Without long-term relationships, you’re Rob Bell on his tour. You’re Michael Scott trying to fit in. You’re Steven Furtick with all the answers.

Sharing the Gospel in another country without knowing the culture is dangerous. You simply don’t know what theyre hearing when you say things like “sin,” “Jesus,” or “God.” To the people I worked in overseas, sin was just refraining from beating your wife too much, or abstaining from the MaryJane, or breaking Kuman social norms. Are you taking a mission team to another country hoping to share the Gospel or do some street Evangelism? I promise, you’ll get lots of confusion, decisions, and raised hands, but not for the reasons you think.

Trust me, if you want to make a positive difference overseas with a mission team, dig a septic hole, put up some gutters, bless the missionaries. These people are on the ground, have deep lasting relationships, and know the heart language and culture.

You do not.

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3 thoughts on “Please Don’t Be Michael Scott Overseas

  1. Michael A. Coughlin says:

    Interesting reading. Hard to know where to draw the line. Some people would say I shouldn’t go anywhere then. For similar reasons, I cannot just go to a homeless shelter 12 miles from my home…because…well, I don’t really know what that’s like.

    What about going to Great Britain where the culture isn’t THAT terrible different from my own?

    It seems you make some really good points but also that there is a hint of some ideas I think aren’t entirely in line with trusting the pure Word of God to be able to do what it can do. Maybe you’re only talking about the “really bad missionaries” or “really poor street preachers,” but I couldn’t help but be confused if so.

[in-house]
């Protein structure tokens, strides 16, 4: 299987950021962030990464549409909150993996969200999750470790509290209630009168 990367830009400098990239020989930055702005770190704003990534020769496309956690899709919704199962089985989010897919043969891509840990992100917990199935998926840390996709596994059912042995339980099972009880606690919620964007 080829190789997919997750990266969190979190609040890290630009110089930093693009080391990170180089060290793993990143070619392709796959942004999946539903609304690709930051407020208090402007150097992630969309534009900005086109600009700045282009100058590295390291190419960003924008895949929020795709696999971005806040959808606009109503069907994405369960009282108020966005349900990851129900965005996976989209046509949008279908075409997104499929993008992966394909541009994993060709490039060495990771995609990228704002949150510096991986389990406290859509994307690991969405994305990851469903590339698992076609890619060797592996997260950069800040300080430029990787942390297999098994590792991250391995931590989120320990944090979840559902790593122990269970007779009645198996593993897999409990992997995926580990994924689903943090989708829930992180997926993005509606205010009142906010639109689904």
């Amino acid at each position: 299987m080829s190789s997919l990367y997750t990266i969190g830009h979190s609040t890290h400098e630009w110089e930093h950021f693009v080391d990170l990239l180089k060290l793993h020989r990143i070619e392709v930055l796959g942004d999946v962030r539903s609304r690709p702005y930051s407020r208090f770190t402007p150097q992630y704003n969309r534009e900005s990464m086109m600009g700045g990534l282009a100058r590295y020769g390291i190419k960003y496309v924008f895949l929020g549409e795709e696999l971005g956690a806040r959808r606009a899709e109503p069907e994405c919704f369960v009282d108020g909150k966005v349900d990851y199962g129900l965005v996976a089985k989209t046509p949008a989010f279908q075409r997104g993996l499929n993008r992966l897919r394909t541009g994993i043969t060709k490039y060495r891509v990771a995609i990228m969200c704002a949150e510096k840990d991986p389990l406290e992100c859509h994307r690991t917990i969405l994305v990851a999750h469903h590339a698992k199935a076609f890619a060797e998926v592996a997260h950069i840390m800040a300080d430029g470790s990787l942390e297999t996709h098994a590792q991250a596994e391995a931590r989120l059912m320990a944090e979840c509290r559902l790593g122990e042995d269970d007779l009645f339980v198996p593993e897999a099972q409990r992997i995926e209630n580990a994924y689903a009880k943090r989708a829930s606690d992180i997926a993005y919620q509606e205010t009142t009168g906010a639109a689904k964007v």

I’m not trying to argue, just some food for thought. Maybe it was just me reading into some statements.

    Like

    1. I totally agree with you, Michael. Faith comes by hearing, and hearing by the Word of God. Once I can teach God’s word clearly, I do it immediately, without fear or worry because the Gospel is the power of God unto salvation. If, however, my listeners are importing their cultural beliefs re: sin, Jesus, God, and repentance into the message I am preaching, I want to deal with that first, and that can be done through teaching the Bible chronologically.

      In speaking with those at homeless shelters or the streets of Britain, I would still define sin, God, Jesus, etc., but, because I’m not dealing with Animism as I would in a third world country, I wouldn’t need to take so much time learning the language and culture. I would, however, want to develop a relationship with them if possible, as my goal is to bring every thought of their’s captive to the knowledge of Christ.

      I should have been more clear about it, but my primary focus in this article is 3rd world, animistic, poor countries — where most mission trips are taken.

      Clarity being the operative word.

      Liked by 1 person

      1. Michael A. Coughlin says:

        Makes perfect sense.

        Like